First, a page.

An Interview with Brennan Dunn from RightMessage
Recently, I got a chance to interview Brennan Dunn who has been my mentor when it comes to email marketing, marketing automation and using data properly for marketing.
He also runs RightMessage – a tool to segment and personalize websites and landing pages. A huge thanks to Brennan for doing this interview and a special thanks for the long and insightful answers.
1. Tell us a bit about yourself, Brennan.
Hey! My name is Brennan Dunn, and currently I run two companies: RightMessage and Double Your Freelancing.
In the mid-2000s, I quit my day job to go full-time as a freelance developer. This ended up evolving into a loose collective of other developers, and then eventually matured into a proper brick & mortar agency.
In 2011, I started a side project called Planscope, which was the project management tool I always wanted for my agency. I found it hard to run both an agency and this new startup, so I quit the agency to go full-time on Planscope… which was a mistake!
Planscope, as a company, was never super successful. It did well enough, but it barely supported my own personal expenses. And getting customers was hard, especially to someone like me who was relatively new to low-touch sales and marketing.
So I did what any SaaS owner who was paying attention to online marketing best-practices did: I started creating content.
I was pretty decent at consulting (thanks to the experience that came with scaling an agency), so I started writing as much as I could about how to freelance. The hope was Google would send traffic to this content and that traffic would convert into Planscope customers.
It didn’t work as well as I thought, but I did end up with a pretty healthy list of people who wanted advice on consulting and freelancing.
A few books and courses later, and Double Your Freelancing – what was the content marketing arm of Planscope – was now doing really well, and in early 2016 I sold Planscope to go all-in on DYF.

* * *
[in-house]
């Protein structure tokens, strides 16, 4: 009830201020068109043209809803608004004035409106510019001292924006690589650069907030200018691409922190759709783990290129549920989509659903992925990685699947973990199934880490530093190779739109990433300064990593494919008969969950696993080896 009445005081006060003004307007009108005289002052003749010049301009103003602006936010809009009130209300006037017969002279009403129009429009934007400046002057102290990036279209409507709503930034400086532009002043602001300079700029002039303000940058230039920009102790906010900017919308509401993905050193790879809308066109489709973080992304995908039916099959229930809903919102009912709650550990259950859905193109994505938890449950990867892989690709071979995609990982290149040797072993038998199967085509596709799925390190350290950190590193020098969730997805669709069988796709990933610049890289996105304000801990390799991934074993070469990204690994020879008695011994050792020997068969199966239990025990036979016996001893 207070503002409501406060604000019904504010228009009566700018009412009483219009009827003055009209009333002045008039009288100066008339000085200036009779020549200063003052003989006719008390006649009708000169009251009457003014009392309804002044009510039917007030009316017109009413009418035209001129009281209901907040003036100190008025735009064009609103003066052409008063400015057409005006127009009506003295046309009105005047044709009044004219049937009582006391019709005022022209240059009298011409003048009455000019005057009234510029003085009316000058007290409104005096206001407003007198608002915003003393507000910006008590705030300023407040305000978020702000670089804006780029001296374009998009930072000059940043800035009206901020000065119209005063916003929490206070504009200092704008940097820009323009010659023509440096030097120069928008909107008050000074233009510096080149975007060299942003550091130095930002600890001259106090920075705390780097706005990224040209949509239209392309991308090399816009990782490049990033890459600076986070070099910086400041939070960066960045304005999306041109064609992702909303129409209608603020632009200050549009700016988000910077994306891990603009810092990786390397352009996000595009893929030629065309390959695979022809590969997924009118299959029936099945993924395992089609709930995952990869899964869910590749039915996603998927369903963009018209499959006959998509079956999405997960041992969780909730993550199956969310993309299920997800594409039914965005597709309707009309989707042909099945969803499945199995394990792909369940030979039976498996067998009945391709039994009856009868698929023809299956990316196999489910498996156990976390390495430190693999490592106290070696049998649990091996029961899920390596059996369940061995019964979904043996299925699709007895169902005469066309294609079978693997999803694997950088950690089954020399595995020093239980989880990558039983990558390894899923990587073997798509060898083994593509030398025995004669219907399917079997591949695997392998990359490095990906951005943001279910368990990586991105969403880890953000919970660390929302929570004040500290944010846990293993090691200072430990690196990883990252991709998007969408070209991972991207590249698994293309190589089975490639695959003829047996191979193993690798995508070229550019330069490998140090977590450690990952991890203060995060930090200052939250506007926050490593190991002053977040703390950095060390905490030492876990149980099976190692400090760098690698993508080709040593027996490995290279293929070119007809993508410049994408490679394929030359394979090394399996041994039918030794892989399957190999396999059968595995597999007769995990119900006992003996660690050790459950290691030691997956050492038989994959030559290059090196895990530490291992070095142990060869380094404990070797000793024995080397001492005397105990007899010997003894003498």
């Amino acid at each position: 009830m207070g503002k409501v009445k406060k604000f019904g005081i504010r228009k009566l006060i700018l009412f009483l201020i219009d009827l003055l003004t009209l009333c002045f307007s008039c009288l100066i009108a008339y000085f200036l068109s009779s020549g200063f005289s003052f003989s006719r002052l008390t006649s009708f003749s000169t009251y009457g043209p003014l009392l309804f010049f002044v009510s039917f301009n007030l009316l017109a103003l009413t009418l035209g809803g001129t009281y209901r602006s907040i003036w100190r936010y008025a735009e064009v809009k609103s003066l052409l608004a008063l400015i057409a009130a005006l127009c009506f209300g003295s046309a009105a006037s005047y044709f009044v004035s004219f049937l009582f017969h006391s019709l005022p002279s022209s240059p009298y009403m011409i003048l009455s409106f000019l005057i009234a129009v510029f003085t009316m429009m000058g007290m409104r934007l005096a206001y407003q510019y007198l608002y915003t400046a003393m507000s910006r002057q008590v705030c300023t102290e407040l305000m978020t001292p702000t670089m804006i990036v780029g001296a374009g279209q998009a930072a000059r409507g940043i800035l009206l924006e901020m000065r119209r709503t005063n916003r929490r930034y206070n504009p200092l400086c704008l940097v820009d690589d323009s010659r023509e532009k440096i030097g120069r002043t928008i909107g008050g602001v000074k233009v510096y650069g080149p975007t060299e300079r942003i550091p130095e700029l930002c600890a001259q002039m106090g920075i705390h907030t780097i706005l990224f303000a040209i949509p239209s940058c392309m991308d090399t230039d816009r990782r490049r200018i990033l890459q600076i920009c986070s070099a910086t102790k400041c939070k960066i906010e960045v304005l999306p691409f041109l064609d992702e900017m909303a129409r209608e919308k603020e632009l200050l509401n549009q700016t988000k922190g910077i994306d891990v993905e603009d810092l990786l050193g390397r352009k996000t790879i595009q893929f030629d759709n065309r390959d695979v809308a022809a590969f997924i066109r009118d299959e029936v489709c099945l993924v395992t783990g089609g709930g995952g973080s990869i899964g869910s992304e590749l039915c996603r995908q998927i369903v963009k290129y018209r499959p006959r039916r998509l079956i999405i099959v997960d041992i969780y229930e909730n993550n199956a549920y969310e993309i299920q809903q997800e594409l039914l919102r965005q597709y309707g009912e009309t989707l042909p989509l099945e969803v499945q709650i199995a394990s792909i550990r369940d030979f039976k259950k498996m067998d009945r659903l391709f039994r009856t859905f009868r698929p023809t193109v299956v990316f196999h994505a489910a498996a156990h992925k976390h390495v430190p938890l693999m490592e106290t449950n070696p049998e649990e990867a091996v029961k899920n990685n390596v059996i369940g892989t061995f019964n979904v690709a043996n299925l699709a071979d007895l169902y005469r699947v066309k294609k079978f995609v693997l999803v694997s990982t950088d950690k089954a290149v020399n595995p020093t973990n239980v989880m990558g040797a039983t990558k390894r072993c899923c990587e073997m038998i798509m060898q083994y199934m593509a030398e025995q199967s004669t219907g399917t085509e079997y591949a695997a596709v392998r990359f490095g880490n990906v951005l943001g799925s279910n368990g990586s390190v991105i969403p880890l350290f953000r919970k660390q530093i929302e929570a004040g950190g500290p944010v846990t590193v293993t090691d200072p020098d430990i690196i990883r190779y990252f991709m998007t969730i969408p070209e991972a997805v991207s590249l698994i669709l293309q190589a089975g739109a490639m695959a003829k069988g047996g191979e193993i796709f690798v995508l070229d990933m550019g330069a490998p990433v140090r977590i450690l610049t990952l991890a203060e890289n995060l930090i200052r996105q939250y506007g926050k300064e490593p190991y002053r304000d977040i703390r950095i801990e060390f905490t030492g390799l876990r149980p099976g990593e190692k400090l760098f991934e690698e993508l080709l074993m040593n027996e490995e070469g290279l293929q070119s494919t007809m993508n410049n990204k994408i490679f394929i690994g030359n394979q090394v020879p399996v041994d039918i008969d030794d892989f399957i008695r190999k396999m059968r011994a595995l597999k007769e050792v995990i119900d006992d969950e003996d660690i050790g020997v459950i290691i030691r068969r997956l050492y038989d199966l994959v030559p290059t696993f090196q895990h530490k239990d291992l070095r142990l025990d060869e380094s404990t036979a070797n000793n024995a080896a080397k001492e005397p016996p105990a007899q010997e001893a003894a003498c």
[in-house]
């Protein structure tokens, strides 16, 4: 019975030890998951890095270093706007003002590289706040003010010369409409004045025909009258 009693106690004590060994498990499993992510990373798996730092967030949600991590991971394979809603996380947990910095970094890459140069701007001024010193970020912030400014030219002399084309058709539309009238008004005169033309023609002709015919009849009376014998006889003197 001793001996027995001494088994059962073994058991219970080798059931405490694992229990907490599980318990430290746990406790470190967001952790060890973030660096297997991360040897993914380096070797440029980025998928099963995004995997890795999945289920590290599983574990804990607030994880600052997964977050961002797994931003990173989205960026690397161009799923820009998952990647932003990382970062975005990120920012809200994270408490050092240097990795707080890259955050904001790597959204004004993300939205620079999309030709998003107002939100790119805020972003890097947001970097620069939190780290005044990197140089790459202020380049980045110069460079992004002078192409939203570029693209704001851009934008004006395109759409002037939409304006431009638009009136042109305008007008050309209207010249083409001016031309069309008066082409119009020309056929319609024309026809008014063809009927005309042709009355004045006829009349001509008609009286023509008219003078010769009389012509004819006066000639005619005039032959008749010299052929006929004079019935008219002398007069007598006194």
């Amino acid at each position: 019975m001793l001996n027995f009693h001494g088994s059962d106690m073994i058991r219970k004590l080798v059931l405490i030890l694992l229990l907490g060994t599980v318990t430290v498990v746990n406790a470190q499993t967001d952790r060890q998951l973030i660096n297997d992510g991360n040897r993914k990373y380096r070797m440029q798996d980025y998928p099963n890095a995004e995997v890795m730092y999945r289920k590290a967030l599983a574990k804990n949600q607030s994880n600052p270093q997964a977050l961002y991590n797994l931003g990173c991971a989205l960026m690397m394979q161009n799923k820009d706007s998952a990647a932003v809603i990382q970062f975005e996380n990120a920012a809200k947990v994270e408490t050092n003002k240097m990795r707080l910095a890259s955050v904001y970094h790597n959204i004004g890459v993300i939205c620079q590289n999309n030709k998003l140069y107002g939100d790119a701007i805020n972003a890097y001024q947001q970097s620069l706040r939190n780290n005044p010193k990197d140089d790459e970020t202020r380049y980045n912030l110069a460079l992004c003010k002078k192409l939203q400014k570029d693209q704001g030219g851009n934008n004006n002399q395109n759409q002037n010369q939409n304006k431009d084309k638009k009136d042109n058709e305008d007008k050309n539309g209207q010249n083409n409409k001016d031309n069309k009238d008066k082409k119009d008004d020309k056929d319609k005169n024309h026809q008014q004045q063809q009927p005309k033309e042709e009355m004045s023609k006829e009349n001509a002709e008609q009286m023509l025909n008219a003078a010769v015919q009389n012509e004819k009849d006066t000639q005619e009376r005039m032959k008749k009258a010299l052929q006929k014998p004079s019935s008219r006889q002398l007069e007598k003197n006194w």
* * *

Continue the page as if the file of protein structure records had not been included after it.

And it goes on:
Part of what helped me grow the business was how I was using personalization to increase opt-ins and sales. This would ultimately lead to RightMessage, but for the last few years I used DYF as a sort of petri dish for trying to figure out how I could make as much money as possible without needing to buy traffic or hire a team.
While running DYF, I shared a lot about what I was doing to grow the business. I was pretty vocal on Twitter with how I used automation, personalization, and essentially translated my skills as a developer to improving how I marketed and sold my products.
And in 2017, I partnered with Shai Schecter to start RightMessage, a software company that would help marketers better personalize both their content and their calls-to-action.
2. What’s the biggest mistake you see that freelancers make and what’s your advice/recommendation to them?
They think clients hire them for their abilities as a coder, designer, etc. Clients hire you because they need a business problem solved, and they’ve determined that someone like you could help them solve it. That’s it.
The best freelancers know that their job is to solve business problems, and they focus all their attention (in how they promote and pitch themselves) toward that end – rather than touting their technical abilities.
3. For someone who wants to start freelancing what’s your advice?
Build your network, get a handful of clients on a monthly retainer or subscription offering, get your current employer to turn into your first client, and have a 6-month emergency fund in place.
4. Tell us about your journey from DYF to Mastering Drip to RightMessage. How does it feel to run a SaaS company with $25k+ MRR?
OK, so this is a lot of fun to talk about…
Rather than jumping head-first into another software company, I did a few things right in retrospect:
Personalization had worked well enough for me, and I was getting good results. And what I was tweeting was getting me on the radar of companies who wanted something like what I’d done for my own business. This led to almost a dozen small consulting projects where I’d basically pitch clients on why they needed personalization and what it would do for them. These clients paid a lot of money for a bespoke solution, and it helped me get comfortable at selling personalization.